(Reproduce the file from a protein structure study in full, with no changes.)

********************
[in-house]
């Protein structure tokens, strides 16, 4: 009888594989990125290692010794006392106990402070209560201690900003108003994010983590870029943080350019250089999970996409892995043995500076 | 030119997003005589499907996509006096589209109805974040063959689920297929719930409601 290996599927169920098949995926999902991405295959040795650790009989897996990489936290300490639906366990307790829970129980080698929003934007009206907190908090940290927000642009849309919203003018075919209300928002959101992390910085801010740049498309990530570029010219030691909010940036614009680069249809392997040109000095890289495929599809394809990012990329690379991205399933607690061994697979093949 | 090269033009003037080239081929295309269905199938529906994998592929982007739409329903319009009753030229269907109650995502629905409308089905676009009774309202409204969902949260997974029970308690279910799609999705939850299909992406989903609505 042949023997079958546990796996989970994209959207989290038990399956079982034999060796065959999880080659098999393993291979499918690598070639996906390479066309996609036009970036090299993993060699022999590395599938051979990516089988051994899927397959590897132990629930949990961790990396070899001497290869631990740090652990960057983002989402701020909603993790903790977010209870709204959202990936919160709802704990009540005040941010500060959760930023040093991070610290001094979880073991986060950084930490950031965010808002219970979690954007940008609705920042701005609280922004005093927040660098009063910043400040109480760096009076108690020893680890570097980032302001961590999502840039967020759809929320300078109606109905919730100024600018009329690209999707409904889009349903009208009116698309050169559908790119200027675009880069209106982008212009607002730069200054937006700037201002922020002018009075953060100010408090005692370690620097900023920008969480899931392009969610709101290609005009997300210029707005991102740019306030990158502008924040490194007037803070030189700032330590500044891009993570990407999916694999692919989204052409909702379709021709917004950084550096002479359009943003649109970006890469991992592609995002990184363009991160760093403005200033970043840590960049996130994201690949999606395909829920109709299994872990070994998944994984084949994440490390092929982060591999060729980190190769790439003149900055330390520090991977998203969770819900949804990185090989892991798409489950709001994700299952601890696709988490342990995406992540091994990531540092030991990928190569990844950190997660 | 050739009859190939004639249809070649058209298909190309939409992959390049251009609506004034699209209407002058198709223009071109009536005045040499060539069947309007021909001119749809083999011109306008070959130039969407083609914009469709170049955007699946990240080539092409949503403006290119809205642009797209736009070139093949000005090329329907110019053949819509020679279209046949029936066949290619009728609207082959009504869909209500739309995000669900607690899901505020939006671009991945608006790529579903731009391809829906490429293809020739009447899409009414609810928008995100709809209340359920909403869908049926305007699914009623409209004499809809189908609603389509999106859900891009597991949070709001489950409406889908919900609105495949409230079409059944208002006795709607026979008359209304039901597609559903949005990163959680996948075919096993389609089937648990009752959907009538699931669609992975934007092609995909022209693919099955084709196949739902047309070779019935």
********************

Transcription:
[in-house]
């Protein structure tokens, strides 16, 4: 009888594989990125290692010794006392106990402070209560201690900003108003994010983590870029943080350019250089999970996409892995043995500076 | 030119997003005589499907996509006096589209109805974040063959689920297929719930409601 290996599927169920098949995926999902991405295959040795650790009989897996990489936290300490639906366990307790829970129980080698929003934007009206907190908090940290927000642009849309919203003018075919209300928002959101992390910085801010740049498309990530570029010219030691909010940036614009680069249809392997040109000095890289495929599809394809990012990329690379991205399933607690061994697979093949 | 090269033009003037080239081929295309269905199938529906994998592929982007739409329903319009009753030229269907109650995502629905409308089905676009009774309202409204969902949260997974029970308690279910799609999705939850299909992406989903609505 042949023997079958546990796996989970994209959207989290038990399956079982034999060796065959999880080659098999393993291979499918690598070639996906390479066309996609036009970036090299993993060699022999590395599938051979990516089988051994899927397959590897132990629930949990961790990396070899001497290869631990740090652990960057983002989402701020909603993790903790977010209870709204959202990936919160709802704990009540005040941010500060959760930023040093991070610290001094979880073991986060950084930490950031965010808002219970979690954007940008609705920042701005609280922004005093927040660098009063910043400040109480760096009076108690020893680890570097980032302001961590999502840039967020759809929320300078109606109905919730100024600018009329690209999707409904889009349903009208009116698309050169559908790119200027675009880069209106982008212009607002730069200054937006700037201002922020002018009075953060100010408090005692370690620097900023920008969480899931392009969610709101290609005009997300210029707005991102740019306030990158502008924040490194007037803070030189700032330590500044891009993570990407999916694999692919989204052409909702379709021709917004950084550096002479359009943003649109970006890469991992592609995002990184363009991160760093403005200033970043840590960049996130994201690949999606395909829920109709299994872990070994998944994984084949994440490390092929982060591999060729980190190769790439003149900055330390520090991977998203969770819900949804990185090989892991798409489950709001994700299952601890696709988490342990995406992540091994990531540092030991990928190569990844950190997660 | 050739009859190939004639249809070649058209298909190309939409992959390049251009609506004034699209209407002058198709223009071109009536005045040499060539069947309007021909001119749809083999011109306008070959130039969407083609914009469709170049955007699946990240080539092409949503403006290119809205642009797209736009070139093949000005090329329907110019053949819509020679279209046949029936066949290619009728609207082959009504869909209500739309995000669900607690899901505020939006671009991945608006790529579903731009391809829906490429293809020739009447899409009414609810928008995100709809209340359920909403869908049926305007699914009623409209004499809809189908609603389509999106859900891009597991949070709001489950409406889908919900609105495949409230079409059944208002006795709607026979008359209304039901597609559903949005990163959680996948075919096993389609089937648990009752959907009538699931669609992975934007092609995909022209693919099955084709196949739902047309070779019935």